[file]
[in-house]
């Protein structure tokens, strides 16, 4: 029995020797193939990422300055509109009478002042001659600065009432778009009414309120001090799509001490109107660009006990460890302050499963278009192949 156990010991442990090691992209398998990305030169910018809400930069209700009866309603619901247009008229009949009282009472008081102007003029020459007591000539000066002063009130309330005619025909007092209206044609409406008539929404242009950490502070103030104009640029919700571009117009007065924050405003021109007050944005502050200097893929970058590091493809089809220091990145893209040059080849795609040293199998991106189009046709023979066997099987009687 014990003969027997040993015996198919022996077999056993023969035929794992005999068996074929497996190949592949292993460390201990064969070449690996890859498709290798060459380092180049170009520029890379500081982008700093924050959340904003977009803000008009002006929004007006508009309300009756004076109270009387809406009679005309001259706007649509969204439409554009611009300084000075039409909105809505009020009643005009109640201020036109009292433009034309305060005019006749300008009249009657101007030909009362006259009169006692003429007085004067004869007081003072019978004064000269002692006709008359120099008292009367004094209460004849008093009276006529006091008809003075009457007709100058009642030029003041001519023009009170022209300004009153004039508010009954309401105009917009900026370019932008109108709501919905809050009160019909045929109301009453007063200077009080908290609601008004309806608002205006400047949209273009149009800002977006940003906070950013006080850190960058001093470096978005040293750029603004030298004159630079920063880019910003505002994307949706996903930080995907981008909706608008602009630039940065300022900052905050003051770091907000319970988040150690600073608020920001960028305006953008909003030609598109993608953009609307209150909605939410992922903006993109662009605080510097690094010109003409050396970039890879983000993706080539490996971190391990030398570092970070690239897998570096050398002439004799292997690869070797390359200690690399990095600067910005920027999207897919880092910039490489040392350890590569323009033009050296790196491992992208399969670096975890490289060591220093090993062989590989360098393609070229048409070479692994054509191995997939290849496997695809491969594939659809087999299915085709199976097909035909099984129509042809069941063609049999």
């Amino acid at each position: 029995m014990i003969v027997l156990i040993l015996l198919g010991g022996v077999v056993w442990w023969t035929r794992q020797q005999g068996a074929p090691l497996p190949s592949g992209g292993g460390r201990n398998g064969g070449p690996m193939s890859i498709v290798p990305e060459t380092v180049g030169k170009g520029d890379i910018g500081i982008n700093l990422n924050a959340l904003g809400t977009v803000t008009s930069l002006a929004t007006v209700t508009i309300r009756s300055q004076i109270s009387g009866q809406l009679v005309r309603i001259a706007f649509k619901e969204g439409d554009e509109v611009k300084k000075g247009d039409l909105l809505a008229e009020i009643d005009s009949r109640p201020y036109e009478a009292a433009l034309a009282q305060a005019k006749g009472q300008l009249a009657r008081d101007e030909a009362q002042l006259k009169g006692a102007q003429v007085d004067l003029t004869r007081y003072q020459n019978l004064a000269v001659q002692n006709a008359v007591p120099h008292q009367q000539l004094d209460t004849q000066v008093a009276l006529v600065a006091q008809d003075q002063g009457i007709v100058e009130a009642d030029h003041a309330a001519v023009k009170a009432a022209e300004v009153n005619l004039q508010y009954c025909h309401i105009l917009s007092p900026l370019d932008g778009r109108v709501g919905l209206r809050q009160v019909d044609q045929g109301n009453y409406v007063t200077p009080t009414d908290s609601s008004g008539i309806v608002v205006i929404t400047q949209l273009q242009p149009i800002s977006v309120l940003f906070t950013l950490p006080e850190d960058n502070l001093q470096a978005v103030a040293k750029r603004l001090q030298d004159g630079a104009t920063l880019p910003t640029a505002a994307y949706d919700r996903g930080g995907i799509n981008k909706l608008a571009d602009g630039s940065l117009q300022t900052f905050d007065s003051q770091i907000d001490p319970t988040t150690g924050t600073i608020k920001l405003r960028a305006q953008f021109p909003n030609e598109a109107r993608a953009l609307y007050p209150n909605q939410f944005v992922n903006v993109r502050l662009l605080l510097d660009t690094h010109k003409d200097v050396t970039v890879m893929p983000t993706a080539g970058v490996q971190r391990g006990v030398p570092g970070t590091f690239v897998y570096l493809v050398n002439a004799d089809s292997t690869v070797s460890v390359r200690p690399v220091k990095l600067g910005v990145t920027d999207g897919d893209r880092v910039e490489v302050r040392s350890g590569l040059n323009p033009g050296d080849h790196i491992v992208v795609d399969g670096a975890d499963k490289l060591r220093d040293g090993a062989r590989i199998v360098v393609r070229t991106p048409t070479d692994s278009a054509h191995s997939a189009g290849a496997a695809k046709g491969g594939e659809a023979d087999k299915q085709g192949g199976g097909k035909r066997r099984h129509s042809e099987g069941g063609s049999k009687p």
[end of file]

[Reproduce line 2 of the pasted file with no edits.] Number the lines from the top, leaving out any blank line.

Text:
């Protein structure tokens, strides 16, 4: 029995020797193939990422300055509109009478002042001659600065009432778009009414309120001090799509001490109107660009006990460890302050499963278009192949 156990010991442990090691992209398998990305030169910018809400930069209700009866309603619901247009008229009949009282009472008081102007003029020459007591000539000066002063009130309330005619025909007092209206044609409406008539929404242009950490502070103030104009640029919700571009117009007065924050405003021109007050944005502050200097893929970058590091493809089809220091990145893209040059080849795609040293199998991106189009046709023979066997099987009687 014990003969027997040993015996198919022996077999056993023969035929794992005999068996074929497996190949592949292993460390201990064969070449690996890859498709290798060459380092180049170009520029890379500081982008700093924050959340904003977009803000008009002006929004007006508009309300009756004076109270009387809406009679005309001259706007649509969204439409554009611009300084000075039409909105809505009020009643005009109640201020036109009292433009034309305060005019006749300008009249009657101007030909009362006259009169006692003429007085004067004869007081003072019978004064000269002692006709008359120099008292009367004094209460004849008093009276006529006091008809003075009457007709100058009642030029003041001519023009009170022209300004009153004039508010009954309401105009917009900026370019932008109108709501919905809050009160019909045929109301009453007063200077009080908290609601008004309806608002205006400047949209273009149009800002977006940003906070950013006080850190960058001093470096978005040293750029603004030298004159630079920063880019910003505002994307949706996903930080995907981008909706608008602009630039940065300022900052905050003051770091907000319970988040150690600073608020920001960028305006953008909003030609598109993608953009609307209150909605939410992922903006993109662009605080510097690094010109003409050396970039890879983000993706080539490996971190391990030398570092970070690239897998570096050398002439004799292997690869070797390359200690690399990095600067910005920027999207897919880092910039490489040392350890590569323009033009050296790196491992992208399969670096975890490289060591220093090993062989590989360098393609070229048409070479692994054509191995997939290849496997695809491969594939659809087999299915085709199976097909035909099984129509042809069941063609049999």